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How the U.K. power system can be mismatched to climate goals

A spell of cold temperatures last week revealed a mismatch between the U.K.’s goal to decarbonize and actions taken in order to keep the lights on.

Low wind output was a factor that caused the narrowing of margins between supply and demand of electricity according to National Grid Plc. Instead of using the cheap wind generation available, on the afternoon of Jan. 6, one of the U.K. biggest wind farms switched off, while National Grid paid an Electricite de France SA gas plant 3,000 pounds ($4,071) per megawatt-hour to produce power.

The actions show the difficulties of delivering ambitious climate policies as well as preventing blackouts. That said, Britain’s power system is getting cleaner. Last year was the greenest year on record according to the network operator. For every kilowatt-hour of electricity the U.K. generates, it now produces 60% fewer carbon emissions than 2013.

As more parts of the economy electrify, utilities and trading houses are expanding to find an edge in Europe’s $430 billion power market. Last week’s activity shows that trading can come at the expense of what’s best for the climate. National Grid takes these decisions in the balancing market, a part of the power system where the grid operator fine-tunes supply and demand.

The cost of balancing the power system jumped last year as the pandemic hit demand – now it’s struggling with low wind, outages at nuclear plants and a prolonged cold snap.

“In the future prices will become more extreme at certain points – either super-high prices like last week or super-low prices when renewables are running at maximum output,” said Phil Hewitt, director of Enappsys Ltd.

In the balancing market, generation that isn’t already running can offer its output into the market or get paid to switch off. National Grid tries to find the most economic way to get what it needs to keep the system balanced, a spokesperson for the company said.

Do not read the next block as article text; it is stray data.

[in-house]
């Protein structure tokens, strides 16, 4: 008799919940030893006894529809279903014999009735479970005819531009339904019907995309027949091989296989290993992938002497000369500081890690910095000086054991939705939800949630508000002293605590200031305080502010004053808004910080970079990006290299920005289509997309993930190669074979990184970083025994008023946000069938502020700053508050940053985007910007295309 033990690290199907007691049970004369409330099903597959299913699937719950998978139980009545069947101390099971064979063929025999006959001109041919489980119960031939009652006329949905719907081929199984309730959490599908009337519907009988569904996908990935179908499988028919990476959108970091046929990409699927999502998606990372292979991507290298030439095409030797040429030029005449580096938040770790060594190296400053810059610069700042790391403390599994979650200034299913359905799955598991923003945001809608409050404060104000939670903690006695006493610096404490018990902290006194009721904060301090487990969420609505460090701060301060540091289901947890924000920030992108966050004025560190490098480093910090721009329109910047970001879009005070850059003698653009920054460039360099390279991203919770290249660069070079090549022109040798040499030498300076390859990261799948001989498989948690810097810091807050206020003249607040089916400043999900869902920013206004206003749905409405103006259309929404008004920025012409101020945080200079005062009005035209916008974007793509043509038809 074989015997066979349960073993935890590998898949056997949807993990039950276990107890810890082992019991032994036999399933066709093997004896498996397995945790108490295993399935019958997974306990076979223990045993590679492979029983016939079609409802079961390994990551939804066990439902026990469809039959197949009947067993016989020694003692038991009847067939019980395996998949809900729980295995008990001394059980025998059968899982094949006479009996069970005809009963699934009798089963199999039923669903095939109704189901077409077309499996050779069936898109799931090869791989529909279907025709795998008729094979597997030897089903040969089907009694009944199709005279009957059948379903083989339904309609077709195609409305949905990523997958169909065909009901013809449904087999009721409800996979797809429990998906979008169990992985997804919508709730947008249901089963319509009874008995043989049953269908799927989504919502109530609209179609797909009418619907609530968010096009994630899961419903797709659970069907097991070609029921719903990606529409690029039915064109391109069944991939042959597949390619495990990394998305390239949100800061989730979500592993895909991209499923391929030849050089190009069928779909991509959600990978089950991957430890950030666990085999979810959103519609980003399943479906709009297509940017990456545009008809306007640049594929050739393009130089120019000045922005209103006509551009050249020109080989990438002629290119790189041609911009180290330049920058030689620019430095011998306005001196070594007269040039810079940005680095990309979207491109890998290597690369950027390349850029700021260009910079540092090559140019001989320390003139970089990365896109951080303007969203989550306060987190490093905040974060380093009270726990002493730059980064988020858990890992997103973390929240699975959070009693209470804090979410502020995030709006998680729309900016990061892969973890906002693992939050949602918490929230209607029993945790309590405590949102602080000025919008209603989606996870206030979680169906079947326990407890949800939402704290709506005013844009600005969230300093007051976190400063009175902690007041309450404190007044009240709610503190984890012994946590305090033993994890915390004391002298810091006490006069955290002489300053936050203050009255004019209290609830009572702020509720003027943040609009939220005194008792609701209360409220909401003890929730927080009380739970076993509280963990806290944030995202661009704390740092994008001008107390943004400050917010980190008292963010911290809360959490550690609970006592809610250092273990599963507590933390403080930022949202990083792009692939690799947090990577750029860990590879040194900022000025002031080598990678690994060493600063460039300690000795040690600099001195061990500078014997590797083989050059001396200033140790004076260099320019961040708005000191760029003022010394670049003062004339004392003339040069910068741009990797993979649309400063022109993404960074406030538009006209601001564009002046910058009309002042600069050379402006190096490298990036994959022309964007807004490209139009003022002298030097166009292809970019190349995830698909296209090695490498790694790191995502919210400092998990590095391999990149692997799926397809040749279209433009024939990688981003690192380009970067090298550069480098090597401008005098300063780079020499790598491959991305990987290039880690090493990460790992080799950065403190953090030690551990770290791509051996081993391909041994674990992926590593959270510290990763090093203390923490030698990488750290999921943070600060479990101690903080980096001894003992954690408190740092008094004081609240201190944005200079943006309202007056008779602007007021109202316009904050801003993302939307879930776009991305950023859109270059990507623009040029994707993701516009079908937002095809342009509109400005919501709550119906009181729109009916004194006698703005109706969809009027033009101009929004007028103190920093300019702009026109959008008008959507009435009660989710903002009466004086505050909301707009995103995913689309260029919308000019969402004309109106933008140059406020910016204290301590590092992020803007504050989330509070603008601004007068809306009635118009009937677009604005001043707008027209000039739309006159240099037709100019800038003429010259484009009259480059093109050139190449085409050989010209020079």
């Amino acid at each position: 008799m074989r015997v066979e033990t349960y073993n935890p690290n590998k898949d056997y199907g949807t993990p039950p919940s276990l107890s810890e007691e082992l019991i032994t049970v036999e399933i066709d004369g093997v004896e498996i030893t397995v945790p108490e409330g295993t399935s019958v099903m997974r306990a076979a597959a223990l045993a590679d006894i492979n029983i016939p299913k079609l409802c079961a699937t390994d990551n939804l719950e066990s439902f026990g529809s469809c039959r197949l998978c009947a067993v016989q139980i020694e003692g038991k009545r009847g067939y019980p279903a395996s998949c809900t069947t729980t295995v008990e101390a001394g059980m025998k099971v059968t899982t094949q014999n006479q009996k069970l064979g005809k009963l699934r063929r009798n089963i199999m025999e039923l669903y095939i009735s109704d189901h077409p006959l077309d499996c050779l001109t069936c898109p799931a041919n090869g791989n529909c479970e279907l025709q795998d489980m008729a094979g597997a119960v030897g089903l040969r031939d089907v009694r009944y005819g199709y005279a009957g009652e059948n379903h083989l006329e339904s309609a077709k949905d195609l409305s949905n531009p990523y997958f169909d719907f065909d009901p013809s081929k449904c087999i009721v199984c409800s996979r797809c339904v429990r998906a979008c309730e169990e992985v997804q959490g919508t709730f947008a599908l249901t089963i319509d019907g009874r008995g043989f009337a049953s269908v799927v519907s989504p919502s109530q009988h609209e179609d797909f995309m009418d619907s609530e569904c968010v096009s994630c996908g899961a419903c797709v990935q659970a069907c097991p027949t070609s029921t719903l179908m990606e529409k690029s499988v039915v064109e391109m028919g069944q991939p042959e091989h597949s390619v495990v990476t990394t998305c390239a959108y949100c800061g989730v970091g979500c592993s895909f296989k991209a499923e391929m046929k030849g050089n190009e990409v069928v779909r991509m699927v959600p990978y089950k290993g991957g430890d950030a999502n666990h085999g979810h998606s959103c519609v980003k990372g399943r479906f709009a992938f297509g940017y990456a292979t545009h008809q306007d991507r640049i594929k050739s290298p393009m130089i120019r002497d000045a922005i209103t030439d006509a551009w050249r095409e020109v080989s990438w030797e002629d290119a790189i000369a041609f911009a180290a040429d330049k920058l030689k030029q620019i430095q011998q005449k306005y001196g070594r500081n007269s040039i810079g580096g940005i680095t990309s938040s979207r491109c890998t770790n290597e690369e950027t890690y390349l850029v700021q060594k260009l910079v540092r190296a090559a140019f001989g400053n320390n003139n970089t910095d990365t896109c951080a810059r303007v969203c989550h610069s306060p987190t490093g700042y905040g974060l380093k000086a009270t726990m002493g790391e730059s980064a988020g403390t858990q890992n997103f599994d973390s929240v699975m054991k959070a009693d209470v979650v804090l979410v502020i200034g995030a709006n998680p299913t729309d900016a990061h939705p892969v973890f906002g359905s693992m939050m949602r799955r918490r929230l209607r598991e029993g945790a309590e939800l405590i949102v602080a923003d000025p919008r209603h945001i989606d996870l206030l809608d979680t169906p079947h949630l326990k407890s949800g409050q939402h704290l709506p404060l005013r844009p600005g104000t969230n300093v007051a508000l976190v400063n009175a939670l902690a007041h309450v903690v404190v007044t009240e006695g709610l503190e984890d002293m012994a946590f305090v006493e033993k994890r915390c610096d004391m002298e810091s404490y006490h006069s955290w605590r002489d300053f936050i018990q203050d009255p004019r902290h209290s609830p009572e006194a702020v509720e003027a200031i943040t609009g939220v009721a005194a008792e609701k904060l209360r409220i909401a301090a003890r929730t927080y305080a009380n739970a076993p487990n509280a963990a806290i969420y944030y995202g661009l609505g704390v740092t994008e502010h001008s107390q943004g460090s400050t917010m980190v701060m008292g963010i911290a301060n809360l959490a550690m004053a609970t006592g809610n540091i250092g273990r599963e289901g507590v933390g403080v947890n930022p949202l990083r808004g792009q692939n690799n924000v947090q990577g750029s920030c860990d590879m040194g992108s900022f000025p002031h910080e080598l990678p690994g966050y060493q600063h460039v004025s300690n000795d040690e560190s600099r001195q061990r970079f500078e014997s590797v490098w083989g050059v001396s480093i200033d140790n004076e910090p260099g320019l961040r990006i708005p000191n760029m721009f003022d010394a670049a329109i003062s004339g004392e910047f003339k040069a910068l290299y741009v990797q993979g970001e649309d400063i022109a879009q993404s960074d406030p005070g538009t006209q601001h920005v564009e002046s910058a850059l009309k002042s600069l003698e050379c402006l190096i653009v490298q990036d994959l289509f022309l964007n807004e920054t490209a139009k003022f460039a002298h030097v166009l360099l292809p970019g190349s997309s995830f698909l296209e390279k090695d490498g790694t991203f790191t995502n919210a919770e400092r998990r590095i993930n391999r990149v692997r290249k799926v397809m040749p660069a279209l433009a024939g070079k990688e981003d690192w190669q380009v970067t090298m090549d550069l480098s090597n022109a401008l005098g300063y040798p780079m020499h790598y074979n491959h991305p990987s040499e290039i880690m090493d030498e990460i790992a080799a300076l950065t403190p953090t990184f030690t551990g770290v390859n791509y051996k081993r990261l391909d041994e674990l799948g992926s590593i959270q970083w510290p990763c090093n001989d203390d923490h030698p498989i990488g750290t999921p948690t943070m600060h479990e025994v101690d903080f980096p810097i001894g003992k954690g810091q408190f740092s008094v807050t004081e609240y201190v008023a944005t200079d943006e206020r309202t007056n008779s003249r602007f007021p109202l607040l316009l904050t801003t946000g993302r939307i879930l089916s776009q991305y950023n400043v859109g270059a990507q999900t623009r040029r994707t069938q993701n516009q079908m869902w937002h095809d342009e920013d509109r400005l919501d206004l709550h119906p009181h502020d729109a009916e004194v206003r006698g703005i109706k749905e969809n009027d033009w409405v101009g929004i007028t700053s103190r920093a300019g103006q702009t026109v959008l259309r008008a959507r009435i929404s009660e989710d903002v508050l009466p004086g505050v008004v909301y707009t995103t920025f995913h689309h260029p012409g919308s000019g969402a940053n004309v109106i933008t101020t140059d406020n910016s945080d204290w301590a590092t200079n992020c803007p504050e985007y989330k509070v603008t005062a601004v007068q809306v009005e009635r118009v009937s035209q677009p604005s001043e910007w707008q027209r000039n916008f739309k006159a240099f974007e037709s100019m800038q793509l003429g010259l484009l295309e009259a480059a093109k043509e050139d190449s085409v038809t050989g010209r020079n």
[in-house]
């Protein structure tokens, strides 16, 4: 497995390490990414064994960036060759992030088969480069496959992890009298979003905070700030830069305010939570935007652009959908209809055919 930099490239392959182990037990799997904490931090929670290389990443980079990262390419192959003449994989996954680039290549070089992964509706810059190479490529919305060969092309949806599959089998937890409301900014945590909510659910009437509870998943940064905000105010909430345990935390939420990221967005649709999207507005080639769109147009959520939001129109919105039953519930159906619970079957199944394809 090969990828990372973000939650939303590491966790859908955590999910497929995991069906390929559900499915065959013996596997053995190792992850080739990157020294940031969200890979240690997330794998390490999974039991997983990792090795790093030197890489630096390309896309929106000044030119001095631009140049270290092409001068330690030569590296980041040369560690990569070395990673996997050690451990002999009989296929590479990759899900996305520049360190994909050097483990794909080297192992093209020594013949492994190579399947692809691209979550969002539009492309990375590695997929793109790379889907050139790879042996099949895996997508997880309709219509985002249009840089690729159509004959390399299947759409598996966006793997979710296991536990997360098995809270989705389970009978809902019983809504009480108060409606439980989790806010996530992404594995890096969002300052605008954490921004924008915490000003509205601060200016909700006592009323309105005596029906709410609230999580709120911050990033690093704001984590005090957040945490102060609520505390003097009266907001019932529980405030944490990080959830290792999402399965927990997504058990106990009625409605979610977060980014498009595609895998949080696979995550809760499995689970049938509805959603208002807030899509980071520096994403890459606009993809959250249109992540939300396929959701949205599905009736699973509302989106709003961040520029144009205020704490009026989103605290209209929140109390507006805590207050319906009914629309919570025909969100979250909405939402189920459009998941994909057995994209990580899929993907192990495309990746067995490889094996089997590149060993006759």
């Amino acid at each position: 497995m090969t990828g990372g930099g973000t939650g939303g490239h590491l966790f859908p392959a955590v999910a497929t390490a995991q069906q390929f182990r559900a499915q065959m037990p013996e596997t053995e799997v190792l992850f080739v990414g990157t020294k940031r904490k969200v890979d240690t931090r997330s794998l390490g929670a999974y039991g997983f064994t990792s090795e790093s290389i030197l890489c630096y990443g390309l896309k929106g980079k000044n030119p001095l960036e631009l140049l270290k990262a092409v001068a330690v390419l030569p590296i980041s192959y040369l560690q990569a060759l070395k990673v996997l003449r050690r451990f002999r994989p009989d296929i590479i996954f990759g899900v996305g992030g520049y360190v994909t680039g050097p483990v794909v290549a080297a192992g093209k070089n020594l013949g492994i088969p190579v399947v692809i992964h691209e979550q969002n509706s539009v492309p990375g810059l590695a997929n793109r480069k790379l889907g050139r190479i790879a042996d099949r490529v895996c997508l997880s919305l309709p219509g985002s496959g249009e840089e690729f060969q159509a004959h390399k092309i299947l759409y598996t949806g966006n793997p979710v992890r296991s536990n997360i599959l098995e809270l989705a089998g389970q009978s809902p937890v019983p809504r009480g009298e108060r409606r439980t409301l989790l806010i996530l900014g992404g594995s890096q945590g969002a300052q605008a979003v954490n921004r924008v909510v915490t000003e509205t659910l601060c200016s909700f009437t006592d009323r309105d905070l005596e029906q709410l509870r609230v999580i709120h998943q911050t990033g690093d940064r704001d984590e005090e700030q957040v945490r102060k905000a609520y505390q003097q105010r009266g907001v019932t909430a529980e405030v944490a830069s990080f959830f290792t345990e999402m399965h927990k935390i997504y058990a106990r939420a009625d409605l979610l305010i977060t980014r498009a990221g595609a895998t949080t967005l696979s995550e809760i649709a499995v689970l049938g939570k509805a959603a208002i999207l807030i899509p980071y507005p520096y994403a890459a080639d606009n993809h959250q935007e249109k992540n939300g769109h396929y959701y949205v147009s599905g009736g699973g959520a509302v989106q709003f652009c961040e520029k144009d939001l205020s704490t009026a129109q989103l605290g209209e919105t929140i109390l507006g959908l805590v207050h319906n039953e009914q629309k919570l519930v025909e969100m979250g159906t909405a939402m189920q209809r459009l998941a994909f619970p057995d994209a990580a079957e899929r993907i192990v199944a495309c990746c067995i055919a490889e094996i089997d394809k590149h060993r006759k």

Separately there was low availability from EDF’s nuclear fleet including a unit at Heysham-1 that was due to return to the grid last week but didn’t switch on. That helped create conditions that allowed EDF to secure the high price granted to its gas plant.

Wind farms can also be asked to turn down when a surge of electricity threatens to overwhelm the grid. However, that wasn’t the case with SSE Plc’s 588-megawatt Beatrice wind farm on Jan. 6.

The site, one of the country’s biggest offshore wind farms and capable of powering about 450,000 homes, has a so-called contract for difference to sell power for about 162 pounds per megawatt hour, about four times the average market price for power. If the market price for power goes above the contract price, then the wind farm owner is meant to pay the difference back.

The contracts, which are a government subsidy, were critical to scale up the offshore wind industry by giving developers certainty while also cutting costs for consumers. The idea is that once wind farms are cheap enough, they won’t need support.

But last week showed that the contracts won’t always work as planned. Day-ahead power traded for Wednesday evening surged to 1,000pounds per megawatt hour. If the Beatrice wind farm sold power then, it would have to pay back 837 pounds per hour for every unit of electricity produced.

Instead, Beatrice made a deal with the grid. It paid a price to not produce any electricity. That effectively removed the wind farm from its contractual obligation and so could make money at the higher price.

An SSE spokesperson declined to comment.

After allowing SSE to turn off Beatrice, National Grid paid EDF to fire up its West Burton B gas plant. On Jan. 8 the same gas plant earned 4,000 pounds a megawatt-hour for two units.

Balancing prices are usually higher than those in the market and ultimately the consumer pays these costs.

“To meet our emission goals we need to be considering the carbon impact of these actions as well as the cost of supply,” Adam Lewis, a partner at Hartree Solutions said in a report. A system that “favors keeping prices down over carbon intensity and can act as a handbrake on the U.K.’s success in continuing to reduce power emissions.”